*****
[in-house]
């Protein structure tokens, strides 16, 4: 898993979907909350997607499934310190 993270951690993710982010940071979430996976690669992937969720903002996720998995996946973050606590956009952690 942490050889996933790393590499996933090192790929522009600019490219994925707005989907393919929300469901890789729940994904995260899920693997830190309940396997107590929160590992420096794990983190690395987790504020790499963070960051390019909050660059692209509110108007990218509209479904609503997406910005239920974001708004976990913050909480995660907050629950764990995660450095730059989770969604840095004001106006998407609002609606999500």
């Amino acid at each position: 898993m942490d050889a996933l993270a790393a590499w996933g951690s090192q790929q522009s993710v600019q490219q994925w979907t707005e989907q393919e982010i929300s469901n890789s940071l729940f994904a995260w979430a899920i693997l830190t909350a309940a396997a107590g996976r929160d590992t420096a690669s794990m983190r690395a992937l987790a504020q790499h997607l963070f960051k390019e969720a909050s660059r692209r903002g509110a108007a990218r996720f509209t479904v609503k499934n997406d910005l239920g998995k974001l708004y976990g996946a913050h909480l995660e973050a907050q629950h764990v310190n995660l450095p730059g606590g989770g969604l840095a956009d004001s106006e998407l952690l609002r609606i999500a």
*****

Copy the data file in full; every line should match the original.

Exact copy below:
[in-house]
């Protein structure tokens, strides 16, 4: 898993979907909350997607499934310190 993270951690993710982010940071979430996976690669992937969720903002996720998995996946973050606590956009952690 942490050889996933790393590499996933090192790929522009600019490219994925707005989907393919929300469901890789729940994904995260899920693997830190309940396997107590929160590992420096794990983190690395987790504020790499963070960051390019909050660059692209509110108007990218509209479904609503997406910005239920974001708004976990913050909480995660907050629950764990995660450095730059989770969604840095004001106006998407609002609606999500």
């Amino acid at each position: 898993m942490d050889a996933l993270a790393a590499w996933g951690s090192q790929q522009s993710v600019q490219q994925w979907t707005e989907q393919e982010i929300s469901n890789s940071l729940f994904a995260w979430a899920i693997l830190t909350a309940a396997a107590g996976r929160d590992t420096a690669s794990m983190r690395a992937l987790a504020q790499h997607l963070f960051k390019e969720a909050s660059r692209r903002g509110a108007a990218r996720f509209t479904v609503k499934n997406d910005l239920g998995k974001l708004y976990g996946a913050h909480l995660e973050a907050q629950h764990v310190n995660l450095p730059g606590g989770g969604l840095a956009d004001s106006e998407l952690l609002r609606i999500a």